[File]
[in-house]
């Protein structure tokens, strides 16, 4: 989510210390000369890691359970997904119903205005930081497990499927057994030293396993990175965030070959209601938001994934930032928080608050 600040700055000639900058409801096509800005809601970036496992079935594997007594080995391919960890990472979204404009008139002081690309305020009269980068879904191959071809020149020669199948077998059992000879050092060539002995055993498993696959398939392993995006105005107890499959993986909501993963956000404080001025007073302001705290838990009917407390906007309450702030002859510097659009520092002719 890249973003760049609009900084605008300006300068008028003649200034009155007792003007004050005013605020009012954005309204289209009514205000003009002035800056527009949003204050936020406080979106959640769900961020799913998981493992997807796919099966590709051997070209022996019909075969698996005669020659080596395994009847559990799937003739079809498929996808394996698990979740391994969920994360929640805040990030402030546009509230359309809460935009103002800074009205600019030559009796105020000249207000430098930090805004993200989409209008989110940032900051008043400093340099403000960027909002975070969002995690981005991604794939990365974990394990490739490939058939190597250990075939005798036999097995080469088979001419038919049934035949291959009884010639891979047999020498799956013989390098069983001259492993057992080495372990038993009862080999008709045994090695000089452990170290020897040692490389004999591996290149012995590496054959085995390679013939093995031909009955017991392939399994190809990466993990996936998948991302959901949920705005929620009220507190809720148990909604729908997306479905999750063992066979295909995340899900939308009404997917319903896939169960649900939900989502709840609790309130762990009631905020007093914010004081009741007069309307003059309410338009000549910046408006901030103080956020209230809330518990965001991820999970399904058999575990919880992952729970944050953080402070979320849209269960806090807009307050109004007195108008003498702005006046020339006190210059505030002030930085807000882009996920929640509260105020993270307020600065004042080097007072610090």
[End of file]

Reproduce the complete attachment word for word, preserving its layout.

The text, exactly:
[in-house]
């Protein structure tokens, strides 16, 4: 989510210390000369890691359970997904119903205005930081497990499927057994030293396993990175965030070959209601938001994934930032928080608050 600040700055000639900058409801096509800005809601970036496992079935594997007594080995391919960890990472979204404009008139002081690309305020009269980068879904191959071809020149020669199948077998059992000879050092060539002995055993498993696959398939392993995006105005107890499959993986909501993963956000404080001025007073302001705290838990009917407390906007309450702030002859510097659009520092002719 890249973003760049609009900084605008300006300068008028003649200034009155007792003007004050005013605020009012954005309204289209009514205000003009002035800056527009949003204050936020406080979106959640769900961020799913998981493992997807796919099966590709051997070209022996019909075969698996005669020659080596395994009847559990799937003739079809498929996808394996698990979740391994969920994360929640805040990030402030546009509230359309809460935009103002800074009205600019030559009796105020000249207000430098930090805004993200989409209008989110940032900051008043400093340099403000960027909002975070969002995690981005991604794939990365974990394990490739490939058939190597250990075939005798036999097995080469088979001419038919049934035949291959009884010639891979047999020498799956013989390098069983001259492993057992080495372990038993009862080999008709045994090695000089452990170290020897040692490389004999591996290149012995590496054959085995390679013939093995031909009955017991392939399994190809990466993990996936998948991302959901949920705005929620009220507190809720148990909604729908997306479905999750063992066979295909995340899900939308009404997917319903896939169960649900939900989502709840609790309130762990009631905020007093914010004081009741007069309307003059309410338009000549910046408006901030103080956020209230809330518990965001991820999970399904058999575990919880992952729970944050953080402070979320849209269960806090807009307050109004007195108008003498702005006046020339006190210059505030002030930085807000882009996920929640509260105020993270307020600065004042080097007072610090």